Today’s Scripture Selection: Titus 3:8

“This is a trustworthy saying.  And I want you to stress these things, so that those who have trusted in God may be careful to devote themselves to doing what is good.  These things are excellent and profitable for everyone.”

Ask people about what the word “profit” brings to mind – and many will start talking about money.

But Scripture talks about profit in terms of doing what is good.

We are likewise counseled to:

  • Avoid foolish controversies
  • Avoid divisiveness
  • And avoid divisive people

That’s pretty strong language, to be sure.

Still, it gets at the heart of how, by doing good, and avoiding divisiveness, our community, our church, and our world can clearly profit – as can we.

It strikes me how often in the world, when you dig down to the source of some very bitter conflict; you find controversy and disagreement – often about money or worldly profit of some type.

As the old adage goes, “follow the money” if you want to get at the heart of motivation for many people.

But turn that on its head, define profit in different, altruistic terms, and it is quite a different picture.

Charity, sacrifice, love – these are the hallmarks of “profitable” activity like this.

How the world – and we – might benefit – even made “rich” – spiritually speaking – if we all remembered this more often.

Prayer: Lord, may I be a profitable servant of yours, by doing good in your name.   AMEN.

By Paul Simrell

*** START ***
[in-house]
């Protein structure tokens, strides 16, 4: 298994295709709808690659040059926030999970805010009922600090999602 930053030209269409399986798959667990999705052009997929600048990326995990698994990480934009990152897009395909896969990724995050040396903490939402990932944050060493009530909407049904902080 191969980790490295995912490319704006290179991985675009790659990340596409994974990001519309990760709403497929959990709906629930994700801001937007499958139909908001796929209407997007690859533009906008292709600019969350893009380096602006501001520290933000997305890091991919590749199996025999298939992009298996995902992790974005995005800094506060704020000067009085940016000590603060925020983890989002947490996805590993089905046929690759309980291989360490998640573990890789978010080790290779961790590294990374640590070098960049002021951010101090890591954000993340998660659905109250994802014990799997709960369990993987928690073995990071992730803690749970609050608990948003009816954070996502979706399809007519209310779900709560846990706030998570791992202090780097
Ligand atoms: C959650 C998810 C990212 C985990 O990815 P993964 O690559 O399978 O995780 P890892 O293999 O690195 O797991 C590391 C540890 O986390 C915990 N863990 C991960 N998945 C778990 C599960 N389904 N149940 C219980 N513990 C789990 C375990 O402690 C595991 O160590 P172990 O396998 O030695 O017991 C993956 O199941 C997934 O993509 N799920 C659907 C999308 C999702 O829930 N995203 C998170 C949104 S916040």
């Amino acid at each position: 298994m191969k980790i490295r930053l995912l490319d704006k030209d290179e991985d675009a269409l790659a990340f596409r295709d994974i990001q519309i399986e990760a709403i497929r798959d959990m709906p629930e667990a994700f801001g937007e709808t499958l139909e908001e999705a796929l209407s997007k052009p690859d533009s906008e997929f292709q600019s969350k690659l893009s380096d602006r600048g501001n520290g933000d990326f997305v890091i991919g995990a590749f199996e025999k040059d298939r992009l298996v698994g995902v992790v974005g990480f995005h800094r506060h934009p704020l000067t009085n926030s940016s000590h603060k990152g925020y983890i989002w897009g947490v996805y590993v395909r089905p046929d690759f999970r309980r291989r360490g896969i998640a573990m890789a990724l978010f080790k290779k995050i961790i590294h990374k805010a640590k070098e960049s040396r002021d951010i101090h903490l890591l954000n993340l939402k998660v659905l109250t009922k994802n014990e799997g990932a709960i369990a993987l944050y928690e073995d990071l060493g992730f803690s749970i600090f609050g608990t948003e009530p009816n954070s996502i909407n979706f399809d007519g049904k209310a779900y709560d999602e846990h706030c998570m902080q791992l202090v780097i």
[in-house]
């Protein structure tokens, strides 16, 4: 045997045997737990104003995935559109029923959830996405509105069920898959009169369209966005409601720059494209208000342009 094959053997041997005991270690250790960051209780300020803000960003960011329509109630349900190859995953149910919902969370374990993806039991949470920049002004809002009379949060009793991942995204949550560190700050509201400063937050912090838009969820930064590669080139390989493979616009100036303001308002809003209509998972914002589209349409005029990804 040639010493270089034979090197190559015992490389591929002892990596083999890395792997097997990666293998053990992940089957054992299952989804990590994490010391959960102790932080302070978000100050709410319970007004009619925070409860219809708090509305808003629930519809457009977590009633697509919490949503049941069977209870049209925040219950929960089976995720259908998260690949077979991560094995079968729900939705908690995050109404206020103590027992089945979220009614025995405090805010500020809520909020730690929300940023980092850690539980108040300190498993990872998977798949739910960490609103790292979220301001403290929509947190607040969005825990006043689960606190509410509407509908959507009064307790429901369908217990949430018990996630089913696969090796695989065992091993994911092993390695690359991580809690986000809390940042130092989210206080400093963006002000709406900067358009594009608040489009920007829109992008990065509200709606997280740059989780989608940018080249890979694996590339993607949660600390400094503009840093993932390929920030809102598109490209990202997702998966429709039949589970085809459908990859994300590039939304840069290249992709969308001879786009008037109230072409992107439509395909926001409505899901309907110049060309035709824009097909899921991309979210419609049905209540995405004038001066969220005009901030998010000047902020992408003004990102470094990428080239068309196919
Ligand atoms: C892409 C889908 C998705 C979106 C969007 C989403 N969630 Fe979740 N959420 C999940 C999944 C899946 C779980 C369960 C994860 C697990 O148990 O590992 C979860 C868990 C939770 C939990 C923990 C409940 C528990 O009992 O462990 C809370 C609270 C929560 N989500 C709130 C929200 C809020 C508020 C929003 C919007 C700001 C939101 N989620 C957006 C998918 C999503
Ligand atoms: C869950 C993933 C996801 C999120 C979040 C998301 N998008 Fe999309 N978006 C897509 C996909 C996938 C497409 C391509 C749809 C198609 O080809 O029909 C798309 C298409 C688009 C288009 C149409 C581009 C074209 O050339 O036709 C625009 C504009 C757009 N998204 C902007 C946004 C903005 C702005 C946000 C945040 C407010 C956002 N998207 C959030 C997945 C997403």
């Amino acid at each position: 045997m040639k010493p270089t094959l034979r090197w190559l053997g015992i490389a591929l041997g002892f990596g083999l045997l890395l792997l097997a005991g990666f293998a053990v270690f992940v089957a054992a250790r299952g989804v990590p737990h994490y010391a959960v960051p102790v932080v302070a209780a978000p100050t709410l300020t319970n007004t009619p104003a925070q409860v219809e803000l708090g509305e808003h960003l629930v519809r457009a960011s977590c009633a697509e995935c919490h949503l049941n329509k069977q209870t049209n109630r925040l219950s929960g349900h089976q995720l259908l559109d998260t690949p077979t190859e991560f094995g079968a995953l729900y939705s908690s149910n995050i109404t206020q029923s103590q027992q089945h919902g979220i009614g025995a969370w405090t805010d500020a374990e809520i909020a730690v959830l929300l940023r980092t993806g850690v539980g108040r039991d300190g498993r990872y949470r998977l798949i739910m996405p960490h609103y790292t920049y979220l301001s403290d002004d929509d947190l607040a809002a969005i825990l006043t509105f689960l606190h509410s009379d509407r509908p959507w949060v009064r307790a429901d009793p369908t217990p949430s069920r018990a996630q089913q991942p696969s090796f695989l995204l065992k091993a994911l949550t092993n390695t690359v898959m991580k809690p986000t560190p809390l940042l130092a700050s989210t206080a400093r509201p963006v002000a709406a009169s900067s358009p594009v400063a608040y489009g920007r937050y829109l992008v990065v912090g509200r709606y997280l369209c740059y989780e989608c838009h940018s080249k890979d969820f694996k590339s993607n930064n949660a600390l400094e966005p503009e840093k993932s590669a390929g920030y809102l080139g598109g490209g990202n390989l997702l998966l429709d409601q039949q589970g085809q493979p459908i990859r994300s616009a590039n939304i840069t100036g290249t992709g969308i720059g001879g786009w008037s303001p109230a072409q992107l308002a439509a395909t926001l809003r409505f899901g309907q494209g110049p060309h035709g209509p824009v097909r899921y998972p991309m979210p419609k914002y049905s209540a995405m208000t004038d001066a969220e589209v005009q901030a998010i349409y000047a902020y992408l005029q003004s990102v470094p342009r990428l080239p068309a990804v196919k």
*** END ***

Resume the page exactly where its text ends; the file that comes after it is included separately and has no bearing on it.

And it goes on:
The Reverend Paul W. Simrell has served for over thirty years in a variety of congregational and institutional settings. He is a recognized minister with standing in the Virginia region of the Christian Church (Disciples of Christ) in the United States and Canada and is nationally endorsed by the Christian Church (Disciples of Christ) for specialized ministry in both pastoral counseling and chaplaincy. Ordained in 1982, he has served congregations in Kentucky, Texas, Florida, and Virginia. He currently serves as the pastor of Elpis Christian Church, a small, historic congregation located just a few miles west of Richmond, Virginia. Elpis is the Greek word meaning “expectant hope.” He also serves on the associate clinical staff of the Virginia Institute of Pastoral Care, Richmond, Virginia, both as a pastoral counselor and a ministerial assessment specialist, specializing in executive, clergy and relationship coaching. He is a graduate of the University of Florida and Lexington Theological Seminary and has done advanced clinical training in chaplaincy and pastoral counseling at the University of Kentucky Medical Center in Lexington, Kentucky, Children’s Medical Center and Parkland Hospital in Dallas, Texas and the Virginia Institute of Pastoral Care in Richmond, Virginia. He is a Certified Pastoral Counselor, an ACPE Practitioner, and a member of the American Association of Christian Counselors. He is a Certified Facilitator of the Prepare-Enrich relationship assessment and skills-building program and served as a volunteer chaplain for over twenty years with the CJW Medical Center campuses in Richmond, Virginia. His avocational interests include playing the piano and drawing. He is very happily married to his wife Elizabeth Yeamans Simrell, a free-lance writer, who is also a Certified Facilitator for the Prepare-Enrich program. Good company in a journey makes the way seem shorter. — Izaak Walton

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